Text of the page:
Harford County parents, local elected officials and the county’s state lawmakers will discuss, during a press conference Thursday morning, how Harford County Public Schools’ plans to have virtual classes for students in the coming academic year could affect the community.
The school system, which serves more than 38,000 students, plans a virtual start for the first semester of the 2020-21 school year, which begins next Tuesday. Teachers will conduct their classes live online, and students will take in those lessons either at home or in Learning Support Centers set up for students who need reliable internet service and a safe place to be during the school day.
The plan, which is meant to keep HCPS students and staff safe during the COVID-19 pandemic, has sparked a backlash from a number of parents and elected officials who want schools to either partially or fully reopen. Lessons were delivered online — without synchronous interaction between teachers and students — when schools closed in mid-March, and many parents have filed comments with the Board of Education about the toll the isolation took on their children, especially students with special needs.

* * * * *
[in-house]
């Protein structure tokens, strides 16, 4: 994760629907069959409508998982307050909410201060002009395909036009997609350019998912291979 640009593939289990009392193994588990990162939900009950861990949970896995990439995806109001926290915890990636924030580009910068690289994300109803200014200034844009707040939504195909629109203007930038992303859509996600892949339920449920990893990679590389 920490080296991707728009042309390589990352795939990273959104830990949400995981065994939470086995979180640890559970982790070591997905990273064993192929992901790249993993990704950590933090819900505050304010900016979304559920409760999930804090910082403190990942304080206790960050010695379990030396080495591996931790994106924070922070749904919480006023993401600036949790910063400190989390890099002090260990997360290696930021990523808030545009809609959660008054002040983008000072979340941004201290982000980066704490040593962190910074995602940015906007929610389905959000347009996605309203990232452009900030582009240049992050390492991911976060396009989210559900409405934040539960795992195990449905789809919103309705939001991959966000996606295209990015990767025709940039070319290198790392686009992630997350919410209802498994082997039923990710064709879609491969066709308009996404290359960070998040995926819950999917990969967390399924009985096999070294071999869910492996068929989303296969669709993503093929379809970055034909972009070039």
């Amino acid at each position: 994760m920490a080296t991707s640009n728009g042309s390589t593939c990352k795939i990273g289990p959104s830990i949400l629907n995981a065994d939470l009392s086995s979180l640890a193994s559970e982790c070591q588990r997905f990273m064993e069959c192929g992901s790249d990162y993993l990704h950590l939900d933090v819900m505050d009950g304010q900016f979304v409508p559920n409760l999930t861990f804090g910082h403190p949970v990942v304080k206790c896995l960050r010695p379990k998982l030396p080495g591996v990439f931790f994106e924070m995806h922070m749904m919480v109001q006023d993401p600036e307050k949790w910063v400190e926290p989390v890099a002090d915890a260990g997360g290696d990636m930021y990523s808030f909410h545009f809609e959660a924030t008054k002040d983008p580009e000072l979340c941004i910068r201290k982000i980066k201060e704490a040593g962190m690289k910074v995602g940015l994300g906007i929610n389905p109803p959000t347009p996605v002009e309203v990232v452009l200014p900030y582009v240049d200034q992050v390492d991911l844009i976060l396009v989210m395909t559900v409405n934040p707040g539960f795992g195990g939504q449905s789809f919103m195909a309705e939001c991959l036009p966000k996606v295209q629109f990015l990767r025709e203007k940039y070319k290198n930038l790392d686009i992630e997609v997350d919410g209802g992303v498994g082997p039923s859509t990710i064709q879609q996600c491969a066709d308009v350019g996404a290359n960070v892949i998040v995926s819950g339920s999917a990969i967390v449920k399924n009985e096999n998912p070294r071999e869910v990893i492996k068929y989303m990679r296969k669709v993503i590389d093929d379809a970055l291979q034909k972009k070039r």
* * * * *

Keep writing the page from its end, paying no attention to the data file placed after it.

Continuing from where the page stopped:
The news conference is scheduled for 11 a.m. Thursday at Red Pump Elementary School in Bel Air, according to a news release sent from the office of Republican Del. Mike Griffith on Tuesday. Participants include local parents, County Councilman Chad Shrodes, who represents northern Harford, Republican state Dels. Mike Griffith, Susan McComas and Kathy Szeliga, plus state Sen. Jason Gallion, also a Republican, according to the release.